Thursday, June 21, 2007

Speed vs Bandwidth.....The Age Old Question

It's easy to get bandwidth and speed confused.

In simple terms, the speed "depends" on the bandwidth.

Bandwidth is simply the "amount" of data that can be transmitted across a digital circuit within a specific amount of time. It's measured in bits per second(bps). Therefore, the higher the bandwidth, the "faster" (there's where your reference to "speed" comes in) that your data can be transferred.

Here's an example:

An ISDN BRI provides up to 128kbps of bandwidth (2 x 64kb for voice) or a "combined" 128kb for data.

Customer A wants a 128kbps BRI for their VTC circuit.

Customer B wants three separate 128kbps BRIs for their VTC enabling them a combined (bonded) bandwidth of 384kbps for their VTC.

Since customer B's circuit has 3 times the bandwidth, their data can be transferred at 3 times the "speed" as customer A.

There ya go.....question answered.

Labels: , ,


Blogger Alexander said...

Acutally Customer B doesn't go any "faster"... He can just transfer more data at that speed.

Hypothetically, let's say you're transfering a file at it's going at 128kbps, if you start to transfer another file it will compete for bandwidth and slow you down. If you added another 128kpbs ISDN line your 1 file will still go at 128kpbs, but now you can transfer the 2 files at 128kbps without it slowing down.

Think of it like a freeway with a 65mph speed limit. You can add more lanes to the freeway to handle more cars, but there is still a 65mph speed limit.

8:46 PM  
Anonymous Kyle said...

Alexander, If you can transfer more data in the same amount of time. Wouldn't you say that is faster?

1:33 PM  
Blogger Patty said...

Kyle, Alexander is correct. Having more bandwidth "results in" virtually faster speed, but, if we look at the speed the first file is being transmitted, having more bandwidth doesn't really make this first transmission "faster".

Increasing bandwidth will allow more files to travel at the same time at potentially same speed, as long as we have enough bandwidth. but transferring only one file on high bandwidth link doesn't result in increased transfer rate.

8:21 AM  
Blogger Arthur said...

Kyle, look at it this way. If you have 1 car going from point A to point B on the aforementioned 4 lane, 65mph highway, it will get there no faster than the front car of 1000 cars going down the same highway. Likewise, if it were expanded to 8 lanes, the front car of the 1000, or the car by itself get there at the same time, so "speed" is not effected.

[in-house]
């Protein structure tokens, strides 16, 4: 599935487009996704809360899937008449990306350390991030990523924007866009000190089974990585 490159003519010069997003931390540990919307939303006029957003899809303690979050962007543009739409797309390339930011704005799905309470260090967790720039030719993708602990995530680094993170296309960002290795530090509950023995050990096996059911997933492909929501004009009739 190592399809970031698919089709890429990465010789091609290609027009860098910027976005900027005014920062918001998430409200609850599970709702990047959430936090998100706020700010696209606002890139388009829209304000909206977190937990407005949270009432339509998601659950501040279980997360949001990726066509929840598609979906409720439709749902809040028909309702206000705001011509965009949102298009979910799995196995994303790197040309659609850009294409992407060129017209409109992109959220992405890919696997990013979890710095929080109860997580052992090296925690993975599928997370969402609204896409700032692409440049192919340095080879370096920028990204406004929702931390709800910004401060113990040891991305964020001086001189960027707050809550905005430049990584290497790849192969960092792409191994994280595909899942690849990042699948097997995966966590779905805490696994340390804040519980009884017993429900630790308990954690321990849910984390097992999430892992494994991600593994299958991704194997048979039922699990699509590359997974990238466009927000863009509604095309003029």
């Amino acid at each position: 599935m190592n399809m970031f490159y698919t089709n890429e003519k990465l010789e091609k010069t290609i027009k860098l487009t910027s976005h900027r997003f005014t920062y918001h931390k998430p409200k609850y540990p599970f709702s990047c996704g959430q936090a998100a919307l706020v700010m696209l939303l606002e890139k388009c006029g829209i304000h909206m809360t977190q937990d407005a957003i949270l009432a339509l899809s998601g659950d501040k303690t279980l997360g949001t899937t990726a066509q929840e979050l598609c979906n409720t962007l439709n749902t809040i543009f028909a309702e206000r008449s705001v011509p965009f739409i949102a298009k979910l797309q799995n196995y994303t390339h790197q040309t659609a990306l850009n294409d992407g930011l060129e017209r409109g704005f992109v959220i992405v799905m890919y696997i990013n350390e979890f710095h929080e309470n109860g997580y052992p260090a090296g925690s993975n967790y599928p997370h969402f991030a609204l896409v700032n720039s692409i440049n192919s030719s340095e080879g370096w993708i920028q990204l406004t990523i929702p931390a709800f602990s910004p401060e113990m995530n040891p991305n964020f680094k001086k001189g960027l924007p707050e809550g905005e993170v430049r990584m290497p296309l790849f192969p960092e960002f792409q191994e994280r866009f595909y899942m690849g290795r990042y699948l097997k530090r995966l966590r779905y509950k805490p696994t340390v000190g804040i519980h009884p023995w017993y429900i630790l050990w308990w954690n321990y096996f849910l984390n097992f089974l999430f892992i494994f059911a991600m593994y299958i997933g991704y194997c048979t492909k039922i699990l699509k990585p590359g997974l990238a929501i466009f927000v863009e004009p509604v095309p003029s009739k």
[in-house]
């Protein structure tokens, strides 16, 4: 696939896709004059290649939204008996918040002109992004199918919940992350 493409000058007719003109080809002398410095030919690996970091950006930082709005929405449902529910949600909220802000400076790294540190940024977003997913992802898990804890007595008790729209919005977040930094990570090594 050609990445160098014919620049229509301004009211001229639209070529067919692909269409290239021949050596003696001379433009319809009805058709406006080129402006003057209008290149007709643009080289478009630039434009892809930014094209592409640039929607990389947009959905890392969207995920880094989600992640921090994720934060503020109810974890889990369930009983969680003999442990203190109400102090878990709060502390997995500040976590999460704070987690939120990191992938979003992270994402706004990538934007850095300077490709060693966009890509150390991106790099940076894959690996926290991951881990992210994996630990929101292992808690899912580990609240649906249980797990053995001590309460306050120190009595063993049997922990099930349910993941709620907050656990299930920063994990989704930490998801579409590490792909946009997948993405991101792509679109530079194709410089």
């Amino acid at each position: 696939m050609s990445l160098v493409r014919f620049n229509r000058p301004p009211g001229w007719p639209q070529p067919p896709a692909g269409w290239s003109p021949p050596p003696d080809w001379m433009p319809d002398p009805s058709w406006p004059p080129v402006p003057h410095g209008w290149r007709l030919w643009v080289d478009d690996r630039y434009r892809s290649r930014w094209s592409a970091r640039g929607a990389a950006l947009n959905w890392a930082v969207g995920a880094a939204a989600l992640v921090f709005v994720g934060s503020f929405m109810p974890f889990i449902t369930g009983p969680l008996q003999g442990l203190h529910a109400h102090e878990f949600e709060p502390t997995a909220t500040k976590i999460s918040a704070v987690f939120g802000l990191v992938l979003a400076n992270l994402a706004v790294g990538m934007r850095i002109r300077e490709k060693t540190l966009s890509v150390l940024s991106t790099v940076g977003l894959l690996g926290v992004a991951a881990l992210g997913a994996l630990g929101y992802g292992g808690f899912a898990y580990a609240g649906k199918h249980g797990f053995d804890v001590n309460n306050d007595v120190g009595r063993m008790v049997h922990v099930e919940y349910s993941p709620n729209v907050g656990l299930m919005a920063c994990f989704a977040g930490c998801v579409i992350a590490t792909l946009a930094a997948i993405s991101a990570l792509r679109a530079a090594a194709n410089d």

Basically, it is only "faster" at transporting larger volumes. So in reality, it is not "faster", but only more efficient.

11:28 AM  
Anonymous Anonymous said...

Ah, but what if you have too many cars to go down a single lane at once - result? - traffic Jam and a slowing of traffic. It would be nice at that point to have a second or third lane so that the cars could actually get up to speed.
So yes, bandwidth does effect speed - it allows the data to proceed without conflict. But speed can also be negatively be effected by lack of bandwidth.

11:56 AM  
Anonymous Anonymous said...

Perception is everything. Talking about the actual "speed" at 2/3 of light, you are not going to get faster than that, but what is going to make you think that is slow? The Bandwidth allows more traffic to travel at that speed, which perception wise to the customer/consumer is how fast can my web page get to me. If you think of a file as a single continuous stream of data, a single packet, then that train is going to move slow on a single lane of the highway. If that file is chopped up into several packets and then all sent at once, the perception is that it arrives that many times faster. While the additional complications of added security/routing/etc overhead of each packet increases the amount of data, the Bandwidth in the end is the perceptual determination of "speed" in the data world.

11:59 AM  
Anonymous Anonymous said...

I think of bandwidth as the size of a pipe carrying water or data if you prefer. The water will travel just as fast in a small pipe as a large pipe only the broader the pipe the more information is being transferred a the same speed. So speed is one thing and volume is another. Id rather have a slower speed and greater bandwidth than a faster speed with less bandwidth. I may be wrong who knows.

10:19 PM  

Post a Comment

Links to this post:

Create a Link

<< Home